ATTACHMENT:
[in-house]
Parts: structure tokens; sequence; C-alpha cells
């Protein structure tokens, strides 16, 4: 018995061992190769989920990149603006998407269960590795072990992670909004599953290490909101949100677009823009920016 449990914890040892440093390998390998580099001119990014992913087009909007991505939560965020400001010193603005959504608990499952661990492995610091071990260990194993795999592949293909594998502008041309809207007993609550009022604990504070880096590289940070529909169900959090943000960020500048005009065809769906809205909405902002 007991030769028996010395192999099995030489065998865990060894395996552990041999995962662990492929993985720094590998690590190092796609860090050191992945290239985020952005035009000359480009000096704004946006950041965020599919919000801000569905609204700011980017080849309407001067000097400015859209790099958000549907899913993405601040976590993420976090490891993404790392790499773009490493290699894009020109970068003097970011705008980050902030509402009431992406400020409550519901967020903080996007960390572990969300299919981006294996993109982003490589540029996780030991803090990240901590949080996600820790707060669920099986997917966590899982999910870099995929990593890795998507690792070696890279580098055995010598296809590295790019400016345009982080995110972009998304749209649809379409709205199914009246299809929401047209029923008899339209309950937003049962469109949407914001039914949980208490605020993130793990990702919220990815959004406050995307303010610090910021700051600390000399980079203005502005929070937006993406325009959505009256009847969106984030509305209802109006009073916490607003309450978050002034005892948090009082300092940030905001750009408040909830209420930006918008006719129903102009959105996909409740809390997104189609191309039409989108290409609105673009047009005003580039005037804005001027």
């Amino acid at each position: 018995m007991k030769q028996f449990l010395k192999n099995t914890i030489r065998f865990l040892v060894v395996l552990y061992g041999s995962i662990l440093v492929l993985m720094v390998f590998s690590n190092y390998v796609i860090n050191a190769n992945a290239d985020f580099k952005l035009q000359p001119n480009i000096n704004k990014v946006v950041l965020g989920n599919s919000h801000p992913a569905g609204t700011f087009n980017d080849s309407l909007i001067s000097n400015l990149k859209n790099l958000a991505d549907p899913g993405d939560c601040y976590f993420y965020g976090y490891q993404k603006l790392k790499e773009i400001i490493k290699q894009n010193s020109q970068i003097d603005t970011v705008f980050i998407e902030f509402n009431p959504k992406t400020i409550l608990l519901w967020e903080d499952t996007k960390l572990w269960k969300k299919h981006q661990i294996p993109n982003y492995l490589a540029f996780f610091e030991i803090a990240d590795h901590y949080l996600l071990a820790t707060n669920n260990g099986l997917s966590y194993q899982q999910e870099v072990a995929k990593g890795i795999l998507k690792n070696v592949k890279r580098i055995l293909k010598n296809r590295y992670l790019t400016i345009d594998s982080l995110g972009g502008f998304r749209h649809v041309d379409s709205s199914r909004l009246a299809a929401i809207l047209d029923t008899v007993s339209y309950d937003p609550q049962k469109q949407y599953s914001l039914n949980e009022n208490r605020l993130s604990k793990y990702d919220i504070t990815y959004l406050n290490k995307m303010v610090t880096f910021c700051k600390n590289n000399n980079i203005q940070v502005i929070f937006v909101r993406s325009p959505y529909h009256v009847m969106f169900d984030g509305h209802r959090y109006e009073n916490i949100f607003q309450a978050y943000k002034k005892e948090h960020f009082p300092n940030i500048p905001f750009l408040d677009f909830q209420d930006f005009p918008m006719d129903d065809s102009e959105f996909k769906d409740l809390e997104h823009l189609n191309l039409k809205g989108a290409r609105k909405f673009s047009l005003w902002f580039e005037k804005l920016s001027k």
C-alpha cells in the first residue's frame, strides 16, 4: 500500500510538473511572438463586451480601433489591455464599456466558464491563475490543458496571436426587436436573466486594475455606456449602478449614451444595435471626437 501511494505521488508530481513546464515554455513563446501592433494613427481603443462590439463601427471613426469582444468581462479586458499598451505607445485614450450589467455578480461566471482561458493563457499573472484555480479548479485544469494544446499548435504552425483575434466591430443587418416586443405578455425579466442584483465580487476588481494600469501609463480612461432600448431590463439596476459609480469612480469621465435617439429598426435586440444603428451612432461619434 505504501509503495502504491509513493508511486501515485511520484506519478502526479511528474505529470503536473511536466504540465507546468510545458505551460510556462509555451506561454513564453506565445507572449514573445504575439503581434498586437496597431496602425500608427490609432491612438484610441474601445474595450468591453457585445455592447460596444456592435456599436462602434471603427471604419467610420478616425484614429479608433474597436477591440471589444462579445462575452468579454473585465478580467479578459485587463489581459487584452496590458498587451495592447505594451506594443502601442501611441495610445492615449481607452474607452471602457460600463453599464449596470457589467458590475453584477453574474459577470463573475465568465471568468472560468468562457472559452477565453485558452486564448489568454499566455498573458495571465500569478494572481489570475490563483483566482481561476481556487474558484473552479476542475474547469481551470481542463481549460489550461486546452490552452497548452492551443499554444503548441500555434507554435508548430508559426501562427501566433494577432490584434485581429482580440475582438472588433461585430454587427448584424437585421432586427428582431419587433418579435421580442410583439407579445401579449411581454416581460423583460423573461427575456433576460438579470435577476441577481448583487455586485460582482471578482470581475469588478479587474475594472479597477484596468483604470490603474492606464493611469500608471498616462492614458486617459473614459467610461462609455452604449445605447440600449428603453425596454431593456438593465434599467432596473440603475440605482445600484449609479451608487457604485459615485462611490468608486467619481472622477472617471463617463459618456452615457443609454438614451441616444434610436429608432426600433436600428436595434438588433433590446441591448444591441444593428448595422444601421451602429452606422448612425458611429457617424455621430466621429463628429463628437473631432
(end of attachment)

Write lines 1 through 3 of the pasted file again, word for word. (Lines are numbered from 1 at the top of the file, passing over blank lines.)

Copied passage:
[in-house]
Parts: structure tokens; sequence; C-alpha cells
């Protein structure tokens, strides 16, 4: 018995061992190769989920990149603006998407269960590795072990992670909004599953290490909101949100677009823009920016 449990914890040892440093390998390998580099001119990014992913087009909007991505939560965020400001010193603005959504608990499952661990492995610091071990260990194993795999592949293909594998502008041309809207007993609550009022604990504070880096590289940070529909169900959090943000960020500048005009065809769906809205909405902002 007991030769028996010395192999099995030489065998865990060894395996552990041999995962662990492929993985720094590998690590190092796609860090050191992945290239985020952005035009000359480009000096704004946006950041965020599919919000801000569905609204700011980017080849309407001067000097400015859209790099958000549907899913993405601040976590993420976090490891993404790392790499773009490493290699894009020109970068003097970011705008980050902030509402009431992406400020409550519901967020903080996007960390572990969300299919981006294996993109982003490589540029996780030991803090990240901590949080996600820790707060669920099986997917966590899982999910870099995929990593890795998507690792070696890279580098055995010598296809590295790019400016345009982080995110972009998304749209649809379409709205199914009246299809929401047209029923008899339209309950937003049962469109949407914001039914949980208490605020993130793990990702919220990815959004406050995307303010610090910021700051600390000399980079203005502005929070937006993406325009959505009256009847969106984030509305209802109006009073916490607003309450978050002034005892948090009082300092940030905001750009408040909830209420930006918008006719129903102009959105996909409740809390997104189609191309039409989108290409609105673009047009005003580039005037804005001027």